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vict the defendant, but, in testing its sufficiency, it must exclude the hypothesis that somebody else committed the offense. While this is the rule laid down with reference to the charge of the court on circumstantial evidence, the testimony itself can hardly be circumscribed with such limitations; the rule as to circumstantial evidence being, as to its admissibility, that every circumstance, however remote, that may tend to shed any light upon the issue in the case, is admissible. So that, in the admission of testimony. the rule, as we understand it, is more latitudinous. In other words, the circumstances themselves, upon any given theory, may not present an hypothesis entirely reasonable. Still it would not follow that such circumstances are not admissible, or that the jury would not have a right to consider them in connection with other circumstances and theories in the case. This case is of a peculiar character. Generally, in cases of a circumstantial character, some motive is assigned to the perpetrator of the homicide. In this transaction the defendant and his brother, prior to the homicide, appear to have been on the most friendly terms with the deceased. It appears that others in that community, or who had previously lived there, entertained feelings of hostility and bitter animosity against the deceased. The defendant proposed to prove such hostility on the part of two such persons, and there appears in the record some evidence of the proximity, on the day of the homicide, of other persons, whose identity was not recognized. In a case of this character, it was the duty of the court to admit every fact and circumstance that tended to establish the theory that any other person than the defendant committed the homicide. This was called for in order to enable the jury to explore every avenue consistent with the innocence of the defendant; and, in our opinion, the testimony offered should have been admitted."
In Brown v. State (1913) 74 Tex. Crim. Rep. 356, 169 S. W. 437, a prosecution for wife murder, it was held that it was not permissible to show
that, five years before the homicide, the wife objected to a lamp being lighted in the room, stating that she was afraid that a former husband would kill her.
In State v. McCoy (1892) 111 Mo. 517, 20 S. W. 240, it was said: "Defendant also offered to prove by himself declarations made to him by the deceased, that one Wood was a former lover of hers, and had come from Canada and had threatened to kill her. These declarations were not claimed to be a part of the res gestæ nor dying declarations, and were most clearly incompetent. The state cannot be bound by the admissions of persons not parties to the record."
In Woolfolk v. State (1890) 85 Ga. 69, 11 S. E. 814, the defendant was indicted and tried for the murder of his father. There were also eight other indictments against him for killing at the same time and place seven other persons. He offered to prove by his sister that she was at the father's house when the news came that one Caldwell had broken out of jail, and that she got up in the night to get some water and dropped the dipper into the bucket, and that this caused her father to jump up suddenly very much frightened. The defendant then offered to prove that her father had said that since he had put Caldwell in jail, he was very uneasy and apprehensive for fear Caldwell and his folks or friends would do him injury. This explanation was offered as the explanation of his fright. Testimony was also offered to prove that the deceased had expressed considerable apprehension of danger from the negroes on his place. It was held that there was no error in refusing to admit this testimony. The court said: "It was immaterial and irrelevant, and would shed no light upon the real question in the case, as to who was the perpetrator of the crime. . . Certainly the fright of an old man, suddenly awakened by the dropping of a dipper in a bucket, and his apprehension of injury from a person he had prosecuted and sent to the penitentiary, could not be admissible. When the case was here before, we held that 'declarations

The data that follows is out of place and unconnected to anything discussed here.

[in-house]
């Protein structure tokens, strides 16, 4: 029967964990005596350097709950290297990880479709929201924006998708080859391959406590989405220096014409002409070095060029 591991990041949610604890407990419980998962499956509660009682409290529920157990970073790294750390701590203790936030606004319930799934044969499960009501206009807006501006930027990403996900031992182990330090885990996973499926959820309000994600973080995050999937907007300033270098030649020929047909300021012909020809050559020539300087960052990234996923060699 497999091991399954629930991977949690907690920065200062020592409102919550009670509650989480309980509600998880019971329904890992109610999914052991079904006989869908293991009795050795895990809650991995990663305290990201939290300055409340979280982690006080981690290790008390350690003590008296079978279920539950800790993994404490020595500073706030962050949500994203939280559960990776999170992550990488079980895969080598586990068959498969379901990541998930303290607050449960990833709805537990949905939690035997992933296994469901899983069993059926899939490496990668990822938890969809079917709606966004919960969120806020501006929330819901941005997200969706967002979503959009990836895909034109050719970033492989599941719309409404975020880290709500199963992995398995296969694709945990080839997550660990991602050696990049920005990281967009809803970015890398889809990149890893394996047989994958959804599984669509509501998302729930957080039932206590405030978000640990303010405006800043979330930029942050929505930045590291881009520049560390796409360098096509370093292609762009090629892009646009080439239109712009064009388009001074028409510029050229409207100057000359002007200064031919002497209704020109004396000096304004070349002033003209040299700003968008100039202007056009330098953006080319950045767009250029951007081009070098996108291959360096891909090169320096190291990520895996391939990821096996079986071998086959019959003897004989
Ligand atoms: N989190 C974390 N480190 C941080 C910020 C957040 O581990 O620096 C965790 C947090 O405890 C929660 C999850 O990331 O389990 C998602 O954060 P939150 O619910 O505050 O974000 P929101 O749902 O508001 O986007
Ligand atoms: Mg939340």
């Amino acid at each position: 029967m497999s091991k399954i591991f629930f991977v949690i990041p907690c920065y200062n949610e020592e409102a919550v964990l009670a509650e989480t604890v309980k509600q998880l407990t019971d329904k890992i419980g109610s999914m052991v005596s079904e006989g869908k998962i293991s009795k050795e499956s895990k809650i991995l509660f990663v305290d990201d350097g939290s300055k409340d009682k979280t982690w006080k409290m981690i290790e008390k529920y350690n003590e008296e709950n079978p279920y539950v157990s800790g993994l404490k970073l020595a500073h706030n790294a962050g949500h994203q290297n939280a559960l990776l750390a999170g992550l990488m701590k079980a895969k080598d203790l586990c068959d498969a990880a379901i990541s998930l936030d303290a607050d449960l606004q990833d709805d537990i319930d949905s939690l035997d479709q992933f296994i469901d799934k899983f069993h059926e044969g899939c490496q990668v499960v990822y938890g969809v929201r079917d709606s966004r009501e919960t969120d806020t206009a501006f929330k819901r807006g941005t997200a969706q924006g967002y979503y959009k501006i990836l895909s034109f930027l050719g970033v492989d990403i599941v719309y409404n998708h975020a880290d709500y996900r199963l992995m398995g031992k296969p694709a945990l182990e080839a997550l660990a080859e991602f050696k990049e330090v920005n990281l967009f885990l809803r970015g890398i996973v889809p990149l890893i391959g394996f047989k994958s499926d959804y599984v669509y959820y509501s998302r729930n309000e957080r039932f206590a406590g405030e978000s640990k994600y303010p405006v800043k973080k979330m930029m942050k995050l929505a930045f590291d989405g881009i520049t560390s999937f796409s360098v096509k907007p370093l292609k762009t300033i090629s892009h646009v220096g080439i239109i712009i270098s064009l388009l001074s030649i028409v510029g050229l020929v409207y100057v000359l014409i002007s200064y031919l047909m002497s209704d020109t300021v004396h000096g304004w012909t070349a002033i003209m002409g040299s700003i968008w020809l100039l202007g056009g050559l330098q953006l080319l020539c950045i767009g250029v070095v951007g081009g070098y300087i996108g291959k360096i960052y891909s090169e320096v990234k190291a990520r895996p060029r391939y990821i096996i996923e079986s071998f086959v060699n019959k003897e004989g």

made by one of the persons killed to her father, nearly a week before the killing, as to her fear that her life was in danger from the defendant, and that from the way he treated her she expected to be killed, were inadmissible.' Woolfolk v. State (1888) 81 Ga. 552, 8 S. E. 724 (3). Still less would apprehensions as to a person other than the defendant, not connected by other evidence with the crime, be admissible. It may have been the theory of the defendant that his father and his family were killed by the negroes on the place, but it has been his misfortune that he has been unable to show it, or by any proper evidence connect any of them with the killing."
In State v. Patrick (1856) 48 N. C. (3 Jones L.) 443, the defendant on a trial for murder offered evidence to prove that the deceased had declared, some time before his death, that he was afraid of a person other than the defendant, and expected that person would kill him yet. It was held that there was no principle of law under which such declarations could have been received.
In Tatum v. State (1901) 131 Ala. 32, 31 So. 369, a trial for murder, the defendant offered to prove that on the morning of the killing the witness. asked the deceased why he was carrying a pistol, and that deceased replied to her that one Rawlinson had threatened to kill him on sight, because of some attentions the deceased had been paying to a certain woman; that Rawlinson had snapped a gun in the face of the deceased, and that the defendant had armed himself and was prepared to defend himself against Rawlinson in an emergency. The trial court excluded the evidence from the consideration of the jury, and in sustaining this ruling it was said: "In the absence of any testimony to connect Rawlinson with the crime, proof